British scientists discover how high blood pressure affects NINE different parts of the brain in new hope for the treatment of dementia
- Regions of brain included learning, decision making, cognition and emotions
- Read more: How to bring high blood pressure under control
Scientists have identified parts of the brain damaged by high blood pressure which can lead to dementia, in a world first.
British researchers discovered it causes changes to nine regions of the brain – including those associated with learning, decision making, cognition and emotions.
Experts believe the findings will be able to help predict who is likely to get dementia – paving the way for earlier interventions and treatments, to reduce risks and slow decline.
High blood pressure affects around one in three UK adults and is a known risk factor for dementia. But until now, it was unclear how and which specific regions were affected and if these changes were caused by high blood pressure or not.
Researchers examined MRI scans, genetic information and observational data from more than 30,000 people taking part in the UK Biobank study.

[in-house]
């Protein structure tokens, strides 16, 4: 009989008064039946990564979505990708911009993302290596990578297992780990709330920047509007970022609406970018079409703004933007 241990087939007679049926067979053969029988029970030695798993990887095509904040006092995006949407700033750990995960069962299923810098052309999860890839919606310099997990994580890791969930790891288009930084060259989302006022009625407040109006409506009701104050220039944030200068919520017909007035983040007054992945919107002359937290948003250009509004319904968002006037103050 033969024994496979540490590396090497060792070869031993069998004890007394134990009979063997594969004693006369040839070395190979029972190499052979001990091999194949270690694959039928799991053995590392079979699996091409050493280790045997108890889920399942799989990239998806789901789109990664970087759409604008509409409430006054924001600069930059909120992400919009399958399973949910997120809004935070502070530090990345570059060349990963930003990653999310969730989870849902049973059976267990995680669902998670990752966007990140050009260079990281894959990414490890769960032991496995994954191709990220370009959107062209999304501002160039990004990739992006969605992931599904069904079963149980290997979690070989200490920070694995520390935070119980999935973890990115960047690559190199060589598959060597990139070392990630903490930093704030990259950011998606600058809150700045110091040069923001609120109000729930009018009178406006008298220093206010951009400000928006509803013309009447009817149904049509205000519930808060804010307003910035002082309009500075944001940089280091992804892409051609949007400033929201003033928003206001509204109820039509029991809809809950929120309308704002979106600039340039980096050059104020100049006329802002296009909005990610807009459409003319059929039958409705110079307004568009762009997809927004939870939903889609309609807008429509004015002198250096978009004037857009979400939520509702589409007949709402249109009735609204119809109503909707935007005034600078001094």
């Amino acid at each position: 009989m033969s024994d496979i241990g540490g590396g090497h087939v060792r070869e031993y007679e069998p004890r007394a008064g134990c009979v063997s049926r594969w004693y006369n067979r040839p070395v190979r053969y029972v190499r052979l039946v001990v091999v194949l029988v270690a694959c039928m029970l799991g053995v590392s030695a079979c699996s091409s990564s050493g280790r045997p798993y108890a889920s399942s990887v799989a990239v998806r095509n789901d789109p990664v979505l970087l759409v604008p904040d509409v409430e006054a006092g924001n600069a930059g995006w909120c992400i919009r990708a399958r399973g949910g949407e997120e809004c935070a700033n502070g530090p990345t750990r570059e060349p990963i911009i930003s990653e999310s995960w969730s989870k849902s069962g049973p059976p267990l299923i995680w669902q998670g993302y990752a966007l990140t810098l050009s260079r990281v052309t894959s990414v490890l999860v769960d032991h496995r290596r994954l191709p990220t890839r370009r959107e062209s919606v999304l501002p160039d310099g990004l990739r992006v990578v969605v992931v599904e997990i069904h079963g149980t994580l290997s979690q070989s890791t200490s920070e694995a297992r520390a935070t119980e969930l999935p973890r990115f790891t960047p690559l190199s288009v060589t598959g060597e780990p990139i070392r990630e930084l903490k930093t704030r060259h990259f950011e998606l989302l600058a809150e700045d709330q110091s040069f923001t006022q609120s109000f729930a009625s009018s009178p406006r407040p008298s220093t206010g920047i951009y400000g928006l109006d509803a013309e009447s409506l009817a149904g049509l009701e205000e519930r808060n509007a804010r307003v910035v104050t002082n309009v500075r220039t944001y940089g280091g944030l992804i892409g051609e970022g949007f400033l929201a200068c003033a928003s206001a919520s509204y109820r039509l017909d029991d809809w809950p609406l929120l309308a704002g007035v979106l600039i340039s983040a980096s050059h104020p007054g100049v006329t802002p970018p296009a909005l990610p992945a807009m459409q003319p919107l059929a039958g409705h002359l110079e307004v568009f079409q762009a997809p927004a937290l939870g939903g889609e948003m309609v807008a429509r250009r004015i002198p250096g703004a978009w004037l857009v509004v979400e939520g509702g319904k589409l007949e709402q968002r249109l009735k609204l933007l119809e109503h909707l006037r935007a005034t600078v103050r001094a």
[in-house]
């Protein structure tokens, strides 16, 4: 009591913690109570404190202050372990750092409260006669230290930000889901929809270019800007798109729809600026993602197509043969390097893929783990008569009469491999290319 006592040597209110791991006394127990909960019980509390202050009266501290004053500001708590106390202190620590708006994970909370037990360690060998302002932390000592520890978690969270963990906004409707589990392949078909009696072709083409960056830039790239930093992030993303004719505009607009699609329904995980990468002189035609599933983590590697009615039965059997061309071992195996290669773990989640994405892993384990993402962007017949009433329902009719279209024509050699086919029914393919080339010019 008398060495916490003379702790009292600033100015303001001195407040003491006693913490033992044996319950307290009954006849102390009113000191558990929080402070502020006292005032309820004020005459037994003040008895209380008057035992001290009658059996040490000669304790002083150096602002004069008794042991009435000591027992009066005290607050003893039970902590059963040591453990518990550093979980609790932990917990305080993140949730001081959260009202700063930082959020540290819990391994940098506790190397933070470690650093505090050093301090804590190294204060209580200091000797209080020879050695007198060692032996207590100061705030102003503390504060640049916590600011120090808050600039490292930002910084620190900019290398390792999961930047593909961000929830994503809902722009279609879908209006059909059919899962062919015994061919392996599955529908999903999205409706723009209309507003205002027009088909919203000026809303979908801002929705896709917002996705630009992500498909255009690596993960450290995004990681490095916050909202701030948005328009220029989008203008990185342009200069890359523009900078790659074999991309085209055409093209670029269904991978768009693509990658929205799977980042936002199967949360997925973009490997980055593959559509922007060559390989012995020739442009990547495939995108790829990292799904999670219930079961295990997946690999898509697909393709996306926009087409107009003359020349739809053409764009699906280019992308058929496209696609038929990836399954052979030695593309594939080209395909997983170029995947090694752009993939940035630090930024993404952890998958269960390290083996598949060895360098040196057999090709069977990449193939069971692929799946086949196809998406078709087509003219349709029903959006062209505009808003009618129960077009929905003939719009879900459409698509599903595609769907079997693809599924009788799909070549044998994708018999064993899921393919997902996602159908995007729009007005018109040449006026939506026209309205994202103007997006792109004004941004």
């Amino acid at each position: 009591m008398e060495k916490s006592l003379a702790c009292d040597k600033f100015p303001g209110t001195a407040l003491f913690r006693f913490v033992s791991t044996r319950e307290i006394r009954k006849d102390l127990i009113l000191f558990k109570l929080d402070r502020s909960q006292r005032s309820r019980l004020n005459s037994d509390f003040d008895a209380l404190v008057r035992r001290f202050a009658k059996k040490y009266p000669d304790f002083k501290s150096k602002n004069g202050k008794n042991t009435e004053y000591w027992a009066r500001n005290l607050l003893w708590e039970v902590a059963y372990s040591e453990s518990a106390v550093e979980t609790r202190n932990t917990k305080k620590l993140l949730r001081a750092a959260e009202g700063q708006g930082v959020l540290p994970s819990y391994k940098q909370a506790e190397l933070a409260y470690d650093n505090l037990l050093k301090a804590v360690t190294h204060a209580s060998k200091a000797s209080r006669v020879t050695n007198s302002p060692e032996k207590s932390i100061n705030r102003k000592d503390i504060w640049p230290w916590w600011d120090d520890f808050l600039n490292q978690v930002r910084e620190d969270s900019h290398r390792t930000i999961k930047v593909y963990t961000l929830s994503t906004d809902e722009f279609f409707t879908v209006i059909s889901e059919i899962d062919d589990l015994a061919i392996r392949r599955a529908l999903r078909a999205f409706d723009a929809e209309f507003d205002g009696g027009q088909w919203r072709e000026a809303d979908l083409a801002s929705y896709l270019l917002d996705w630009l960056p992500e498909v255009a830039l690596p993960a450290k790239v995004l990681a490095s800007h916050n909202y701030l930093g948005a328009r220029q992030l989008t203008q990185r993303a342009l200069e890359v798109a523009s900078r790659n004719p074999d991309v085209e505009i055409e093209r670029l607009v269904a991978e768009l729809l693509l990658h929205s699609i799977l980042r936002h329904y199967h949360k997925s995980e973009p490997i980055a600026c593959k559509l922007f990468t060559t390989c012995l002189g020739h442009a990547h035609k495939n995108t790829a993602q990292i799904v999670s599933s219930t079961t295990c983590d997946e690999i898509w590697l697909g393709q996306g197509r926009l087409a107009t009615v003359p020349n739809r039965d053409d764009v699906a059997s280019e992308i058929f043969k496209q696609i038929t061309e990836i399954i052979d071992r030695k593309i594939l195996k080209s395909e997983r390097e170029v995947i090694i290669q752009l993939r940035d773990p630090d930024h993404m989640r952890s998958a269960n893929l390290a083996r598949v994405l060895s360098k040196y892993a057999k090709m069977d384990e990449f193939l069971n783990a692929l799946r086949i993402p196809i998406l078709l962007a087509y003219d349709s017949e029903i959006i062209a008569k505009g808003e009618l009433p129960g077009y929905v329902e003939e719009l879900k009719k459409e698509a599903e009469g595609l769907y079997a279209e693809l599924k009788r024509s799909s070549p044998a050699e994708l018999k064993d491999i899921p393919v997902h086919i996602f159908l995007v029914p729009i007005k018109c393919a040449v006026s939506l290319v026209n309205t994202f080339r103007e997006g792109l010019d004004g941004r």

High blood pressure affects around one in three UK adults [File image]
They found changes to nine parts of the brain were related to higher blood pressure and worse cognitive function.
Two regions involved in decision-making and the management of emotions were affected, according to the findings in the European Heart Journal.
Changes included decreases in brain volume and the amount of surface area on the brain cortex, disruption to connections between different parts of the brain as well as changes in measures of the brain’s activity.
Lead author Tomasz Guzik, professor of cardiovascular medicine at the University of Edinburgh, said: ‘We hope our findings may help us to develop new ways to treat cognitive impairment in people with high blood pressure.
‘Studying the genes and proteins in these brain structures could help us understand how high blood pressure affects the brain and causes cognitive problems.’
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